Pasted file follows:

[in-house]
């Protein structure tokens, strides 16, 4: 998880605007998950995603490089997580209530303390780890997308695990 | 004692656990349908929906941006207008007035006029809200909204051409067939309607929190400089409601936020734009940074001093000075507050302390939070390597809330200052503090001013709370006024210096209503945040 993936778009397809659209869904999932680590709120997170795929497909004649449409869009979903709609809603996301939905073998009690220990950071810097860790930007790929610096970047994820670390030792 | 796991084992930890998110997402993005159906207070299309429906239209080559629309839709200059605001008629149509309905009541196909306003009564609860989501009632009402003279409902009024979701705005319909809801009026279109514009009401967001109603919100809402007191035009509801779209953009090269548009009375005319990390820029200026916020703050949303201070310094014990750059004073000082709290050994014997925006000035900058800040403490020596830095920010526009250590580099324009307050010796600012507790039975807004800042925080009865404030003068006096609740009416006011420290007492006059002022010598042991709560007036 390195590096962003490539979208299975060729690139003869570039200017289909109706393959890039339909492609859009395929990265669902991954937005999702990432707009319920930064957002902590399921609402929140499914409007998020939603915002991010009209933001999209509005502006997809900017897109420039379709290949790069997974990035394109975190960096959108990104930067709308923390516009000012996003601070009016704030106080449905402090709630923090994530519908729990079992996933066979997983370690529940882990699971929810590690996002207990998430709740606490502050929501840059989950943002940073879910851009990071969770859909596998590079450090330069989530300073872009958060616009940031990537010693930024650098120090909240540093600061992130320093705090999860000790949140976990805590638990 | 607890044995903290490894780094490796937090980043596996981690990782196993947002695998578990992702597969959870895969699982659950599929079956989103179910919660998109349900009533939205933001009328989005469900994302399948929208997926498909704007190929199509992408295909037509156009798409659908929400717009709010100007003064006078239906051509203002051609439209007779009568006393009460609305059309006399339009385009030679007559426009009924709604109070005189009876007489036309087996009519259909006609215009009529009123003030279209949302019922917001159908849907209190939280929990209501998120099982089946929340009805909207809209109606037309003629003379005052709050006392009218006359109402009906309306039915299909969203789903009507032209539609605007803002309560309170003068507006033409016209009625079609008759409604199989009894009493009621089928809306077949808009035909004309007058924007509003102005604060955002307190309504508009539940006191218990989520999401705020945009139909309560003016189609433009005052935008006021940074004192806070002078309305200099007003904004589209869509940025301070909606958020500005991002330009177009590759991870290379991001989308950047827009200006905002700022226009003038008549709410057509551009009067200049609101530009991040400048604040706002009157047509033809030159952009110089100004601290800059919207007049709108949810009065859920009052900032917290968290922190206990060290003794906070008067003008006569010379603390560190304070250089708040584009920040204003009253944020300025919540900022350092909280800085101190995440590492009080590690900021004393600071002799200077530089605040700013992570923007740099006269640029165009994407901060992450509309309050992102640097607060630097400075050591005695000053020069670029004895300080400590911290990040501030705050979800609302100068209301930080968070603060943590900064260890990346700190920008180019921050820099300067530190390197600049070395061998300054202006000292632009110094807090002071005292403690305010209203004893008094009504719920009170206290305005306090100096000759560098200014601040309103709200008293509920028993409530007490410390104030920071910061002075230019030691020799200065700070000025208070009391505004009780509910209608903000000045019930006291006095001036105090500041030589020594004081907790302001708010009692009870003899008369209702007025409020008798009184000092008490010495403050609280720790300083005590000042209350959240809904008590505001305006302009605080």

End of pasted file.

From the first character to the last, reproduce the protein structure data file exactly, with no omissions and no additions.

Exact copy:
[in-house]
């Protein structure tokens, strides 16, 4: 998880605007998950995603490089997580209530303390780890997308695990 | 004692656990349908929906941006207008007035006029809200909204051409067939309607929190400089409601936020734009940074001093000075507050302390939070390597809330200052503090001013709370006024210096209503945040 993936778009397809659209869904999932680590709120997170795929497909004649449409869009979903709609809603996301939905073998009690220990950071810097860790930007790929610096970047994820670390030792 | 796991084992930890998110997402993005159906207070299309429906239209080559629309839709200059605001008629149509309905009541196909306003009564609860989501009632009402003279409902009024979701705005319909809801009026279109514009009401967001109603919100809402007191035009509801779209953009090269548009009375005319990390820029200026916020703050949303201070310094014990750059004073000082709290050994014997925006000035900058800040403490020596830095920010526009250590580099324009307050010796600012507790039975807004800042925080009865404030003068006096609740009416006011420290007492006059002022010598042991709560007036 390195590096962003490539979208299975060729690139003869570039200017289909109706393959890039339909492609859009395929990265669902991954937005999702990432707009319920930064957002902590399921609402929140499914409007998020939603915002991010009209933001999209509005502006997809900017897109420039379709290949790069997974990035394109975190960096959108990104930067709308923390516009000012996003601070009016704030106080449905402090709630923090994530519908729990079992996933066979997983370690529940882990699971929810590690996002207990998430709740606490502050929501840059989950943002940073879910851009990071969770859909596998590079450090330069989530300073872009958060616009940031990537010693930024650098120090909240540093600061992130320093705090999860000790949140976990805590638990 | 607890044995903290490894780094490796937090980043596996981690990782196993947002695998578990992702597969959870895969699982659950599929079956989103179910919660998109349900009533939205933001009328989005469900994302399948929208997926498909704007190929199509992408295909037509156009798409659908929400717009709010100007003064006078239906051509203002051609439209007779009568006393009460609305059309006399339009385009030679007559426009009924709604109070005189009876007489036309087996009519259909006609215009009529009123003030279209949302019922917001159908849907209190939280929990209501998120099982089946929340009805909207809209109606037309003629003379005052709050006392009218006359109402009906309306039915299909969203789903009507032209539609605007803002309560309170003068507006033409016209009625079609008759409604199989009894009493009621089928809306077949808009035909004309007058924007509003102005604060955002307190309504508009539940006191218990989520999401705020945009139909309560003016189609433009005052935008006021940074004192806070002078309305200099007003904004589209869509940025301070909606958020500005991002330009177009590759991870290379991001989308950047827009200006905002700022226009003038008549709410057509551009009067200049609101530009991040400048604040706002009157047509033809030159952009110089100004601290800059919207007049709108949810009065859920009052900032917290968290922190206990060290003794906070008067003008006569010379603390560190304070250089708040584009920040204003009253944020300025919540900022350092909280800085101190995440590492009080590690900021004393600071002799200077530089605040700013992570923007740099006269640029165009994407901060992450509309309050992102640097607060630097400075050591005695000053020069670029004895300080400590911290990040501030705050979800609302100068209301930080968070603060943590900064260890990346700190920008180019921050820099300067530190390197600049070395061998300054202006000292632009110094807090002071005292403690305010209203004893008094009504719920009170206290305005306090100096000759560098200014601040309103709200008293509920028993409530007490410390104030920071910061002075230019030691020799200065700070000025208070009391505004009780509910209608903000000045019930006291006095001036105090500041030589020594004081907790302001708010009692009870003899008369209702007025409020008798009184000092008490010495403050609280720790300083005590000042209350959240809904008590505001305006302009605080």